United States Supreme Court
546 U.S. 151 (2006)
In 1990, Congress passed the Americans with Disabilities Act (ADA). Title II of the ADA provided that disabled inmates in state prisons could bring suits against a state for monetary damages. Goodman (plaintiff), a paraplegic inmate in the Georgia prison system, sued the State of Georgia (defendant) under Title II, alleging several deficiencies with the conditions of his confinement. He claimed he was denied assistance in performing basic life functions, reasonable accommodations based on his disability, and access to many prison programs because of his disability. Georgia moved for summary judgment on the grounds that Title II violated its sovereign immunity from suit under the Eleventh Amendment to the Constitution. The district court granted summary judgment for Georgia and dismissed the case. The Eleventh Circuit Court of Appeals affirmed. Goodman and the United States government appealed to the United States Supreme Court.
Rule of Law
Holding and Reasoning (Scalia, J.)
Concurrence (Stevens, J.)
What to do next…
Unlock this case brief with a free (no-commitment) trial membership of Quimbee.
You’ll be in good company: Quimbee is one of the most widely used and trusted sites for law students, serving more than 97,000 law students since 2011. Some law schools—such as Yale, Vanderbilt, Berkeley, and the University of Illinois—even subscribe directly to Quimbee for all their law students. Read our student testimonials.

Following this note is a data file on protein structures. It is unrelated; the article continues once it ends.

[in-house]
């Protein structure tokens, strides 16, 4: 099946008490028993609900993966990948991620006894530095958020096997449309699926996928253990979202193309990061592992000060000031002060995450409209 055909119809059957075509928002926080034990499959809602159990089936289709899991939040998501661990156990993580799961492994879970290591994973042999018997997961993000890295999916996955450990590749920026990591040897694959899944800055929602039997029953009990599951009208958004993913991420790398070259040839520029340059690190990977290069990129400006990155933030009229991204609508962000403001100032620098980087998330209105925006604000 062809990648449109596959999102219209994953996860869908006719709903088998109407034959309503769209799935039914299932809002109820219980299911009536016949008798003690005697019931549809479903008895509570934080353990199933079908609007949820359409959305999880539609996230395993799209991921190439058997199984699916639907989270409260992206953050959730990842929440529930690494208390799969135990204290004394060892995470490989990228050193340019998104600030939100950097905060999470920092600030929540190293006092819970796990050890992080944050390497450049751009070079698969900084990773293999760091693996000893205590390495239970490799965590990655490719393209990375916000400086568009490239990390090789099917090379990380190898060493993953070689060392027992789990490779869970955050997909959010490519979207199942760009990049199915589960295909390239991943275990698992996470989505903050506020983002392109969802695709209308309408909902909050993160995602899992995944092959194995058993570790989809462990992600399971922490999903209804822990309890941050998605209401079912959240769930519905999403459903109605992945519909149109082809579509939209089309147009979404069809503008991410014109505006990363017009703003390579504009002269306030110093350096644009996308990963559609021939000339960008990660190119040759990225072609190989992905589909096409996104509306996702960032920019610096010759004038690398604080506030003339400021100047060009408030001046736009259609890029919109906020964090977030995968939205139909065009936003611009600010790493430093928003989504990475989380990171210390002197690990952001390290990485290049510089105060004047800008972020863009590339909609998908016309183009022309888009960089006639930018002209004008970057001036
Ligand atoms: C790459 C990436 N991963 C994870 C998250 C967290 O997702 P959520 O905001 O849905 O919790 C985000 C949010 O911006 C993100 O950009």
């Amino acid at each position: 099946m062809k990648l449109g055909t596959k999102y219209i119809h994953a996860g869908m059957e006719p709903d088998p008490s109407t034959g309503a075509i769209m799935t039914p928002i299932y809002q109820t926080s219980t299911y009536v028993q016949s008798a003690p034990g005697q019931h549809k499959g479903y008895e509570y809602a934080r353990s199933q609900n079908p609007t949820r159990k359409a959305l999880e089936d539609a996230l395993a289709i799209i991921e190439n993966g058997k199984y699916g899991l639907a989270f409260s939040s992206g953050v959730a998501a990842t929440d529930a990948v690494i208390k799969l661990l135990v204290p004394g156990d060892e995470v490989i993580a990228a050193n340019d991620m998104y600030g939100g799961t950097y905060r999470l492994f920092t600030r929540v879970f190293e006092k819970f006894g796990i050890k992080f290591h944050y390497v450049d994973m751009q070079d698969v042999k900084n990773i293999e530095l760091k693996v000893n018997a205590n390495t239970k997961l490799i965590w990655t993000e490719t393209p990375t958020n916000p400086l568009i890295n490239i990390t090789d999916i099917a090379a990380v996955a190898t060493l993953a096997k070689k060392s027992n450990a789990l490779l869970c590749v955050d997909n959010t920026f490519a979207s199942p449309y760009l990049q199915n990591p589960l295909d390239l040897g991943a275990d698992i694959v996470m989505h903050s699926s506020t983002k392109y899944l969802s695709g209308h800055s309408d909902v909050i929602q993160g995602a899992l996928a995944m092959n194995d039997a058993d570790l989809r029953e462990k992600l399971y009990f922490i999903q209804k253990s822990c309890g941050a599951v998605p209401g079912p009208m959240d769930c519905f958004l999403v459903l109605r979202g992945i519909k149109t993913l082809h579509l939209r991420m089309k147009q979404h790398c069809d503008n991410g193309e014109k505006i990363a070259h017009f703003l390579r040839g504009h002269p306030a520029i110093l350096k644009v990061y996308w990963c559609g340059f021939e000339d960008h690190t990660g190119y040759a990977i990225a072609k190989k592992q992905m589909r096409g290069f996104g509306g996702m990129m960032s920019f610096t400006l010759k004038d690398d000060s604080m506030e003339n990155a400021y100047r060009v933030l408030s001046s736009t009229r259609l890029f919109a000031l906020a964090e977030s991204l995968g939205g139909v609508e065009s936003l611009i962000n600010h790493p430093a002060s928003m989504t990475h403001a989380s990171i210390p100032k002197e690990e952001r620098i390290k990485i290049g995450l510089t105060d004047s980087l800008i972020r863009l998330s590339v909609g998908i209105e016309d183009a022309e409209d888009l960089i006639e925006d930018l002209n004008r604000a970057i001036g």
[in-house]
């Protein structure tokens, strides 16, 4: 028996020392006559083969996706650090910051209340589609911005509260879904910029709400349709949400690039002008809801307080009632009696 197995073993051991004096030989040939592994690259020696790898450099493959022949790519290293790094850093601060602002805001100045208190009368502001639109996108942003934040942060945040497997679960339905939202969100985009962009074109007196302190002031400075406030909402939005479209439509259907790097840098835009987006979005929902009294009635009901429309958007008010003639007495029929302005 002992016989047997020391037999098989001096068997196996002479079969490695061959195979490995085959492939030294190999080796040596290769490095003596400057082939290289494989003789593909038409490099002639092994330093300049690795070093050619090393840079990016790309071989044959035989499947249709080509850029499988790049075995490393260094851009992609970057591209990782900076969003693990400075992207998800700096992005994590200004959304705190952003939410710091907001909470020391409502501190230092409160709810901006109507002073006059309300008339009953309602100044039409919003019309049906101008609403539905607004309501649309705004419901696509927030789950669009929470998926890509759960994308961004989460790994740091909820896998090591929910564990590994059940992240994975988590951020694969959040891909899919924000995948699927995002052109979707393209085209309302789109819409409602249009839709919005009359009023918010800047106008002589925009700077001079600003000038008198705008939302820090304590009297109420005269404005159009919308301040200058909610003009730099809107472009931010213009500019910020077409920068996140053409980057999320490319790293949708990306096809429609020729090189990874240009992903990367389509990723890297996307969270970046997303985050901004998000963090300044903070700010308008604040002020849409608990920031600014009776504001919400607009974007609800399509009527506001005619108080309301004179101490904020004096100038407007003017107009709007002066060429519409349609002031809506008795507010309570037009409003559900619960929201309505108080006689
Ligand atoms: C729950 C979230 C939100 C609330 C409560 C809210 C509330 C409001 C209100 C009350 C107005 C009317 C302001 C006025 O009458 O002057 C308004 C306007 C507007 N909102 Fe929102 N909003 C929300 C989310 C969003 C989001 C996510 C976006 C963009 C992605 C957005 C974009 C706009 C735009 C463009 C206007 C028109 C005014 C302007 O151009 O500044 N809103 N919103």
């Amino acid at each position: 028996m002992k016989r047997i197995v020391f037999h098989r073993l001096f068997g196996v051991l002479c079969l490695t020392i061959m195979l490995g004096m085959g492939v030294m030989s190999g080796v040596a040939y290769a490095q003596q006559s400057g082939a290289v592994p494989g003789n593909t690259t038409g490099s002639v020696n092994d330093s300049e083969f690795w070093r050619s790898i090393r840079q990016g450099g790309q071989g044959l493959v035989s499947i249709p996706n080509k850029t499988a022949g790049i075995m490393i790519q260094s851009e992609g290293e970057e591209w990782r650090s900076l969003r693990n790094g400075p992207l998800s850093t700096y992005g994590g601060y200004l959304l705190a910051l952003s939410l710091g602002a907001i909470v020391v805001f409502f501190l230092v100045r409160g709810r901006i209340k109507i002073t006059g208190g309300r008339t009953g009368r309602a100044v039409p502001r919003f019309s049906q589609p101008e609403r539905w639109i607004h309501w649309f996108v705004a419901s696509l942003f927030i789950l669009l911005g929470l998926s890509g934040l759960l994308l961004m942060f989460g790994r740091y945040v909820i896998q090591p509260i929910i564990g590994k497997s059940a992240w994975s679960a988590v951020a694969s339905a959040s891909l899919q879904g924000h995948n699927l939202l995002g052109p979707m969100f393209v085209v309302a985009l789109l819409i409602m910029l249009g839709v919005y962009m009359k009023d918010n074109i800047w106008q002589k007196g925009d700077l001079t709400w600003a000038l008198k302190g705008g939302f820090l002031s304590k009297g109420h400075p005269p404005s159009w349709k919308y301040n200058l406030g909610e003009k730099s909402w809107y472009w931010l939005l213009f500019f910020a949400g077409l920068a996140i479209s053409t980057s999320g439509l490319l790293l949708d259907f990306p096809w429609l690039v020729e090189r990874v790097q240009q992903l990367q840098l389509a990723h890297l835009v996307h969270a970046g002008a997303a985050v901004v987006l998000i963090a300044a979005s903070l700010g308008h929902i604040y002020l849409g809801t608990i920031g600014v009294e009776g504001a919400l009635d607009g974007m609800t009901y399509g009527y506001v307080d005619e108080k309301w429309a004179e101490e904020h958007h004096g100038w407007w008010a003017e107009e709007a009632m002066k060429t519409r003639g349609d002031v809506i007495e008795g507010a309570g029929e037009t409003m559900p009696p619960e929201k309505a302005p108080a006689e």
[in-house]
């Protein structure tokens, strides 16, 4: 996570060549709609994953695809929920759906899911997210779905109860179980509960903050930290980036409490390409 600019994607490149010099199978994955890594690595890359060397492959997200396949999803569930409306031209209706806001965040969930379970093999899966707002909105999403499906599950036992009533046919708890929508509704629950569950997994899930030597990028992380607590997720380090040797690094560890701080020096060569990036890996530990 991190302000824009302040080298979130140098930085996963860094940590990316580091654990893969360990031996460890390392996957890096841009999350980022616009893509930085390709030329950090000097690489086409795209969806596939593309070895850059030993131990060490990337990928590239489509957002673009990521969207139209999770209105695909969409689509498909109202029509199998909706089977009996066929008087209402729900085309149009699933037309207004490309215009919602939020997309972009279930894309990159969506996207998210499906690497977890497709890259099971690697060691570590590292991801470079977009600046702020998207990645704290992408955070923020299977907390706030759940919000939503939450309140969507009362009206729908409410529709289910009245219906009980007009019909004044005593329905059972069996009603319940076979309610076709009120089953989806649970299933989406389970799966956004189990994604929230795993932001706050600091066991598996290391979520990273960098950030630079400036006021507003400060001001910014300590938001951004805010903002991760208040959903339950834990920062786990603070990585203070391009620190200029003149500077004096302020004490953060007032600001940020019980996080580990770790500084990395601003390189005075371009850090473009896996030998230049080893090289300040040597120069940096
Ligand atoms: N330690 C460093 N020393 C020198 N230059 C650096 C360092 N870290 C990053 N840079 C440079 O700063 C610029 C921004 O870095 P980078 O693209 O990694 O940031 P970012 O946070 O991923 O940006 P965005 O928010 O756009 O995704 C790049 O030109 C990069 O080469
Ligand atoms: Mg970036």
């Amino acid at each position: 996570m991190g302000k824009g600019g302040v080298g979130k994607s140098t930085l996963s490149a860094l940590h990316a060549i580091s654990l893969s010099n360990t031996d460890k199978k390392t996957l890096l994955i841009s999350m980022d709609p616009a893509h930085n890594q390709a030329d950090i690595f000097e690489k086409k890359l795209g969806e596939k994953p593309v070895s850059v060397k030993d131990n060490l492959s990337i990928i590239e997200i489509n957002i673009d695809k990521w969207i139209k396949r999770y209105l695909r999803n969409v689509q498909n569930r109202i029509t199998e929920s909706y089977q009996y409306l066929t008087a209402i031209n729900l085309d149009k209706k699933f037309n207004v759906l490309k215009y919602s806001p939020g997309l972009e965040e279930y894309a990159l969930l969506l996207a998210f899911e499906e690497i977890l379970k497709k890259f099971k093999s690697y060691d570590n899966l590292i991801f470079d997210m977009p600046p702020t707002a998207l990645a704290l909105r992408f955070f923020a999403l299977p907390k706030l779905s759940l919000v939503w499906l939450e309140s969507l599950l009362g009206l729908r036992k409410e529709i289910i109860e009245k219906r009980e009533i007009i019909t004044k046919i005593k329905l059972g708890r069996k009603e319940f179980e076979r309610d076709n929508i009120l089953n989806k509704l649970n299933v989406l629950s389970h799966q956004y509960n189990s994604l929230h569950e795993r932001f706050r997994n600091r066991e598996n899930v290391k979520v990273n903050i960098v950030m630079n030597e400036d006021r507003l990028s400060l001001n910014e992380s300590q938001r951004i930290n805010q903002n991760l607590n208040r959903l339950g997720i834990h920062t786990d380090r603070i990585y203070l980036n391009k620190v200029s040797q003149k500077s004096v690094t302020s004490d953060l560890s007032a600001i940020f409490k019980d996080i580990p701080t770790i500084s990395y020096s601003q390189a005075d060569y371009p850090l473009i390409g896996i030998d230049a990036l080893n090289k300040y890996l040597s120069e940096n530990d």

Learn more about Quimbee’s unique (and proven) approach to achieving great grades at law school.
Quimbee is a company hell-bent on one thing: helping you get an “A” in every course you take in law school, so you can graduate at the top of your class and get a high-paying law job. We’re not just a study aid for law students; we’re the study aid for law students. Read more about Quimbee.
Here's why 202,000 law students have relied on our case briefs:
- Written by law professors and practitioners, not other law students. 14,000 briefs, keyed to 188 casebooks. Top-notch customer support.
- The right amount of information, includes the facts, issues, rule of law, holding and reasoning, and any concurrences and dissents.
- Access in your classes, works on your mobile and tablet. Massive library of related video lessons and high quality multiple-choice questions.
- Easy to use, uniform format for every case brief. Written in plain English, not in legalese. Our briefs summarize and simplify; they don’t just repeat the court’s language.